Of the 90 people gathered to celebrate their first day in the new building of the Columbia Lighthouse for the Blind, it was sometimes hard to tell who was blind and who could see.

After the speeches, everyone stood up to sing the hymm "Bless this House," all holding lyric sheets, some of which were printed, and some of which were in Braille.

"I think we should get down on our knees and thank God," said John Meshaw during Monday's staff and employee celebration, the "unofficial" dedication of the Lighthouse building.

Meshaw, 86, who can recall the Lighthouse 50 years ago when it was known as the Columbia Polytechnic Institude and located at 1808 H St. NE, said, "This place, in comparison, is like the White House," Meshaw, who is blind, is one of the persons the lighthouse serves.

The 90 persons gathered on the second floor of the new building at 1421 P St. NW obviously shared his excitement.

"It's kind of hard to believe it's true because we've been working so long to achieve it," said Duane Ekedahl, president of the Lighthouse board of trustees. "For years the Lighthouse has been going about its job quietly, and now we have the opportunity to serve more people."

The Columbia Lighthouse for the Blind, which until Monday was located at 2021 14th St. NW. serves blind and visually handicapped people of all ages, from nursery school children to senior citizens.

In the new P Street facility, there is a nursery, workshops where kitchen items such as dishcloths and potholders are produced, and workshops where meckties and equipment belts from telephone linemen are made.

On the second floor is the rehabilitation center. Blind persons are trained so that they can get around by themselves, and taught skills for daily living - how to dial telephones, how to recognize coins, and fold money so that bills of different denominations can be identified - activities that sighted people take for granted.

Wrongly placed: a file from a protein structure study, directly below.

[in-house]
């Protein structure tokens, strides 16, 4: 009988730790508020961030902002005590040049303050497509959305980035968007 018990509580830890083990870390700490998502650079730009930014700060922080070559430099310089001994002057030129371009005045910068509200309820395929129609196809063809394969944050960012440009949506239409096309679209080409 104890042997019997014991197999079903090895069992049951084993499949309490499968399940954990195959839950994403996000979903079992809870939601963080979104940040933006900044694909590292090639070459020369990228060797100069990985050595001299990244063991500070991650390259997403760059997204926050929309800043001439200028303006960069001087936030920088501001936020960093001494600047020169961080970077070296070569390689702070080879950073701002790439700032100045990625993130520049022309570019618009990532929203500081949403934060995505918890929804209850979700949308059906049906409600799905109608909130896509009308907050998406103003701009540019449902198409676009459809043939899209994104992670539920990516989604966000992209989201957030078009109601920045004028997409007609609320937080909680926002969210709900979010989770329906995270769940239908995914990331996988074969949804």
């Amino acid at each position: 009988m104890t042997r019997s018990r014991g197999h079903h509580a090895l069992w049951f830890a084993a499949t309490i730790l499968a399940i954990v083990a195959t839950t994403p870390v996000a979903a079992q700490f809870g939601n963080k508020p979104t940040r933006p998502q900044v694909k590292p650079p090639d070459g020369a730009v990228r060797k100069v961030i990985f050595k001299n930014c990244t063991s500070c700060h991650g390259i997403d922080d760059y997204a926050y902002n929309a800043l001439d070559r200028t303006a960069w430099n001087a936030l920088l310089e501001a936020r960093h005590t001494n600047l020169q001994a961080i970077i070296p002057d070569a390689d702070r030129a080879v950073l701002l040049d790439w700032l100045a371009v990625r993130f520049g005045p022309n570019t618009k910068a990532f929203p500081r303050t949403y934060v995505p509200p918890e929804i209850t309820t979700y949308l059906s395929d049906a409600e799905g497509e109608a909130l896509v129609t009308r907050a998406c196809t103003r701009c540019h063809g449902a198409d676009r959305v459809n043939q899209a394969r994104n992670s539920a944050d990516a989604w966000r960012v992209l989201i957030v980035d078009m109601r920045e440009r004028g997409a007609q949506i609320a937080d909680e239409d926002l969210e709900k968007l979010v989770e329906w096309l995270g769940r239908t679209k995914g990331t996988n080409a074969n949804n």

In addition, there is a full apartment where they are taught cooking, sewing and ironing.

Most of the Lighthouse's programs are disigned to build confidence, and to teach the blind persons to how to handle the world, said Charles Fegan, executive director of the Lighthouse.

"We teach them to live independently. The blind person is perfectly capable of doing anything a sighted person can - they just have to be trained," said Fegan. "By the time a person leaves here, he should be able to cross 14th and F at 5 o'clock in the evening . . . if anyone can."

The Lighthouse serves about 3,000 persons annually. Fegan said he hoped to increase that number now that the Lighthouse has moved into its new building.

Fegan also said he wants to increase the services the Lighthouse offers, and to begin training people for jobs as switchboard operators, microfilm technicians and engravers.

"We help those who can go out into the world, and those who can't," he said. "We need to get more people out into the community, and to provide more employers with qualified people."

"The official dedication of the Lighthouse building will be in "about two months," Fegan said.

"We had the celebration today," he said, "because we felt that those who come in and work every day should dedicate the building."